The Healing Touch of Tenderness

In the late afternoon on a bleak and chilly fall day the writer and his wife were driving on a transcontinental highway through the hills and prairies of western Oklahoma. The fast-moving car was rounding a curve when the writer noticed a ranchwoman standing on the side of a hill. She was dressed in a leather jacket and riding breeches, her cow pony standing a few feet behind her with the reins trailing on the ground. Her arms were outstretched, and in her hands she held a young lamb. Standing several feet in front of her was the mother sheep looking intently at the woman and the lamb. Apparently it had strayed from or had been abandoned by the mother sheep, which seemed either reluctant or hesitant to take her baby back.

In a few moments the car had rounded the curve and the scene was lost to view. This incident occurred some time ago, but the picture of the appealing tenderness of the shepherdess ranchwoman holding the young lamb in her outstretched arms for the mother's acceptance has clearly remained in the writer's thought.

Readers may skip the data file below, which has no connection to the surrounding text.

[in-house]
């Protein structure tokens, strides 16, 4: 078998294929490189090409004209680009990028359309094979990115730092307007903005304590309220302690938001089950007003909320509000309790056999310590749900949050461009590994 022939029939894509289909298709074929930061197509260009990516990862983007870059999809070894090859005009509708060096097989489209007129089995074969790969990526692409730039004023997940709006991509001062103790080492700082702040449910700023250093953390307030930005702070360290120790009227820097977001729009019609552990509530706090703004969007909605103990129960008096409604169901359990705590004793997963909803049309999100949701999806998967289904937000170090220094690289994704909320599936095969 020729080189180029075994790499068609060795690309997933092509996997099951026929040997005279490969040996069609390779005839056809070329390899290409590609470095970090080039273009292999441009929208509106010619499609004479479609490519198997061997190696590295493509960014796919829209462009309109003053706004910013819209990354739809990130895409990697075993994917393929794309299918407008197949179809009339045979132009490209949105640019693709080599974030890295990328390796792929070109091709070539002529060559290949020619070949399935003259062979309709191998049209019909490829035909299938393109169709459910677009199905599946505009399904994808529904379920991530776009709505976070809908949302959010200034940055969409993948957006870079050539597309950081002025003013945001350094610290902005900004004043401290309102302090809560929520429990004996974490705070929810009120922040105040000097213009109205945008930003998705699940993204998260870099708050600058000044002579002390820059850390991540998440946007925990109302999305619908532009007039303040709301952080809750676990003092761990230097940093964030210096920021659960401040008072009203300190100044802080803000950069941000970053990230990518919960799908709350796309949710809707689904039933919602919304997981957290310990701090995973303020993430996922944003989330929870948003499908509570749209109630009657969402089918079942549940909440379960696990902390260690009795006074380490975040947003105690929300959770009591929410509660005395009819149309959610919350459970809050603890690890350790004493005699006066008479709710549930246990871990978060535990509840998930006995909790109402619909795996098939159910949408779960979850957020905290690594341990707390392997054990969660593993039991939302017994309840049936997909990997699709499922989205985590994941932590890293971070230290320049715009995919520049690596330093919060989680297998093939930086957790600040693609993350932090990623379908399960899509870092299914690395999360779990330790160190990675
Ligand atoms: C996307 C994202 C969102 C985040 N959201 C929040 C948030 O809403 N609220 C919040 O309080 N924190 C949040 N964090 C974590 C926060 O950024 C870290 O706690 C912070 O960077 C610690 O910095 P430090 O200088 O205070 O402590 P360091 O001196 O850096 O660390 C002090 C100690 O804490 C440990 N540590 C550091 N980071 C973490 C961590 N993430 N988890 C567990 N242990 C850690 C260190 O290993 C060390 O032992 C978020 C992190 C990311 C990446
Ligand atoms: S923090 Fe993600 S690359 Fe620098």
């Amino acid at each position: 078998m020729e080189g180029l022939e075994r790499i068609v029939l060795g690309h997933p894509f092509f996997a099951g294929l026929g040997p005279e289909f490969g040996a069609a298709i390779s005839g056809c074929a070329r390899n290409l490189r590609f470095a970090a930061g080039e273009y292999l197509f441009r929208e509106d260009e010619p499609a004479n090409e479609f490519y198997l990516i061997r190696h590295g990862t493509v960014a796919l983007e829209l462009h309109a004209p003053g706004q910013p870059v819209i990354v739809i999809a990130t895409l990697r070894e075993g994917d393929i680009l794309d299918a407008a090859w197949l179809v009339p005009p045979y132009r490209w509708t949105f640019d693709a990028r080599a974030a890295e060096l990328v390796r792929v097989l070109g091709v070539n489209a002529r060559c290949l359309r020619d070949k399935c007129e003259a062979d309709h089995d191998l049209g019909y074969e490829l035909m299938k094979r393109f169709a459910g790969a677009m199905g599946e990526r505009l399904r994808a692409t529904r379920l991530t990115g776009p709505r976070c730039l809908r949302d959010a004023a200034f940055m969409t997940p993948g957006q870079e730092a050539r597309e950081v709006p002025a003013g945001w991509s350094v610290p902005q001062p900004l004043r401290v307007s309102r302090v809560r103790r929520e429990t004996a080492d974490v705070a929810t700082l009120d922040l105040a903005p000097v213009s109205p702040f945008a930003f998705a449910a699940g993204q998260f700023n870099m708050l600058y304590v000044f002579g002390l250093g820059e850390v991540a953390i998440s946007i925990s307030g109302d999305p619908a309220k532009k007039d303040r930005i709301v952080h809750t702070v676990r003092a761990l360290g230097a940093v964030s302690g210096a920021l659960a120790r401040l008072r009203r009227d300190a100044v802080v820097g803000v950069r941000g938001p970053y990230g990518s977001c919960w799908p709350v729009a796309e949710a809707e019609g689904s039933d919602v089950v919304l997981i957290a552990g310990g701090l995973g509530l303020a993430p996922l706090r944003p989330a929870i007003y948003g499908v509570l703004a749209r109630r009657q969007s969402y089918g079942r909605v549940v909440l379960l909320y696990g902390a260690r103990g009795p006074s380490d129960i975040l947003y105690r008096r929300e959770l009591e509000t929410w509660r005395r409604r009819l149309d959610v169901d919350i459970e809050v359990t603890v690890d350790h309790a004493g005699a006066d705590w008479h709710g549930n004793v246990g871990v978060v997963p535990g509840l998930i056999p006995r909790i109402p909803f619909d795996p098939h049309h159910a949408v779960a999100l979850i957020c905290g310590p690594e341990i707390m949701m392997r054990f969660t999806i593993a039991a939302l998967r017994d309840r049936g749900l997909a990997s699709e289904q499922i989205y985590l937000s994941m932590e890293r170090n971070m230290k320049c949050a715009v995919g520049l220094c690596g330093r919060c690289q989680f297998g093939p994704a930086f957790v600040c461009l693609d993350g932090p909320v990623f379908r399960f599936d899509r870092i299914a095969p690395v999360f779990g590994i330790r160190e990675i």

When one thinks of a shepherd, it is difficult not to think of tenderness. The first verse of a hymn in the Christian Science Hymnal reads,

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Sit in Heaven and Laugh
July 27, 1968

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